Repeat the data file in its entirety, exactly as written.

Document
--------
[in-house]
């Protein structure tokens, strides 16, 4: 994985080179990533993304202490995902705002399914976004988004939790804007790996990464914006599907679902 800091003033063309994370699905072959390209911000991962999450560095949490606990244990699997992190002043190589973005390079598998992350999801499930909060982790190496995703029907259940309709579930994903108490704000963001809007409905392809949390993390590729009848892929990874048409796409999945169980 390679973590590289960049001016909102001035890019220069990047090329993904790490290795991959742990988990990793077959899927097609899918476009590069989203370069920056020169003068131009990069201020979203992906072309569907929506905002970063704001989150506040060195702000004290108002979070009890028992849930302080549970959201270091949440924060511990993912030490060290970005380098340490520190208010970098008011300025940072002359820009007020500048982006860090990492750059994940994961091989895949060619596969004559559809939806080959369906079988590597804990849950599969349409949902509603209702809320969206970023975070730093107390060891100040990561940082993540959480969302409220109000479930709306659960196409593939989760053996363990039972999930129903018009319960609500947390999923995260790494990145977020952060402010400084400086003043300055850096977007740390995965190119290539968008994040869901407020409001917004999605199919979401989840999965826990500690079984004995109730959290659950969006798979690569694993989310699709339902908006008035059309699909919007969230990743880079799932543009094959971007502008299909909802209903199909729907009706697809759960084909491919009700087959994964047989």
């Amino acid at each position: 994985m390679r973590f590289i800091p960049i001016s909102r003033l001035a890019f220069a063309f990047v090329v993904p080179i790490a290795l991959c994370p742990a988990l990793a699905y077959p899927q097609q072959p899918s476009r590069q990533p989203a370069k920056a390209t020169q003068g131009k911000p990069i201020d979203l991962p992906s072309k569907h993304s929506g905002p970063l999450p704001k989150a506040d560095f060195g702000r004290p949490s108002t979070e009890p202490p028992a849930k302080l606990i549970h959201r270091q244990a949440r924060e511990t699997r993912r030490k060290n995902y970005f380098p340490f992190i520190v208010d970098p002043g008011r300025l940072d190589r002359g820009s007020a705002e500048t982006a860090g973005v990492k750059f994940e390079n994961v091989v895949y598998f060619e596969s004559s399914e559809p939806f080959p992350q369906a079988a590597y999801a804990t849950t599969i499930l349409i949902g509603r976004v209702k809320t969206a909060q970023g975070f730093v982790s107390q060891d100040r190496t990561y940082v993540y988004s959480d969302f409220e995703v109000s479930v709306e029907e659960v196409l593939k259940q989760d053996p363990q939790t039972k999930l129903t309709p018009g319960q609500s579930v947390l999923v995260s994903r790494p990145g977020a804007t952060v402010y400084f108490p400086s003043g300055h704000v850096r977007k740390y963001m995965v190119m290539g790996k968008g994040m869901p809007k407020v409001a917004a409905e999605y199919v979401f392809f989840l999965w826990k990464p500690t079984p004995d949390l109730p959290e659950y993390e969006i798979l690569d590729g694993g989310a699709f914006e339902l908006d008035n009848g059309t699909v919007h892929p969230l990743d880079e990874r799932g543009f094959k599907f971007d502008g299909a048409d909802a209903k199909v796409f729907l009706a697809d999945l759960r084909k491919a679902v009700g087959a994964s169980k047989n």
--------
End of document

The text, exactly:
[in-house]
């Protein structure tokens, strides 16, 4: 994985080179990533993304202490995902705002399914976004988004939790804007790996990464914006599907679902 800091003033063309994370699905072959390209911000991962999450560095949490606990244990699997992190002043190589973005390079598998992350999801499930909060982790190496995703029907259940309709579930994903108490704000963001809007409905392809949390993390590729009848892929990874048409796409999945169980 390679973590590289960049001016909102001035890019220069990047090329993904790490290795991959742990988990990793077959899927097609899918476009590069989203370069920056020169003068131009990069201020979203992906072309569907929506905002970063704001989150506040060195702000004290108002979070009890028992849930302080549970959201270091949440924060511990993912030490060290970005380098340490520190208010970098008011300025940072002359820009007020500048982006860090990492750059994940994961091989895949060619596969004559559809939806080959369906079988590597804990849950599969349409949902509603209702809320969206970023975070730093107390060891100040990561940082993540959480969302409220109000479930709306659960196409593939989760053996363990039972999930129903018009319960609500947390999923995260790494990145977020952060402010400084400086003043300055850096977007740390995965190119290539968008994040869901407020409001917004999605199919979401989840999965826990500690079984004995109730959290659950969006798979690569694993989310699709339902908006008035059309699909919007969230990743880079799932543009094959971007502008299909909802209903199909729907009706697809759960084909491919009700087959994964047989």
């Amino acid at each position: 994985m390679r973590f590289i800091p960049i001016s909102r003033l001035a890019f220069a063309f990047v090329v993904p080179i790490a290795l991959c994370p742990a988990l990793a699905y077959p899927q097609q072959p899918s476009r590069q990533p989203a370069k920056a390209t020169q003068g131009k911000p990069i201020d979203l991962p992906s072309k569907h993304s929506g905002p970063l999450p704001k989150a506040d560095f060195g702000r004290p949490s108002t979070e009890p202490p028992a849930k302080l606990i549970h959201r270091q244990a949440r924060e511990t699997r993912r030490k060290n995902y970005f380098p340490f992190i520190v208010d970098p002043g008011r300025l940072d190589r002359g820009s007020a705002e500048t982006a860090g973005v990492k750059f994940e390079n994961v091989v895949y598998f060619e596969s004559s399914e559809p939806f080959p992350q369906a079988a590597y999801a804990t849950t599969i499930l349409i949902g509603r976004v209702k809320t969206a909060q970023g975070f730093v982790s107390q060891d100040r190496t990561y940082v993540y988004s959480d969302f409220e995703v109000s479930v709306e029907e659960v196409l593939k259940q989760d053996p363990q939790t039972k999930l129903t309709p018009g319960q609500s579930v947390l999923v995260s994903r790494p990145g977020a804007t952060v402010y400084f108490p400086s003043g300055h704000v850096r977007k740390y963001m995965v190119m290539g790996k968008g994040m869901p809007k407020v409001a917004a409905e999605y199919v979401f392809f989840l999965w826990k990464p500690t079984p004995d949390l109730p959290e659950y993390e969006i798979l690569d590729g694993g989310a699709f914006e339902l908006d008035n009848g059309t699909v919007h892929p969230l990743d880079e990874r799932g543009f094959k599907f971007d502008g299909a048409d909802a209903k199909v796409f729907l009706a697809d999945l759960r084909k491919a679902v009700g087959a994964s169980k047989n």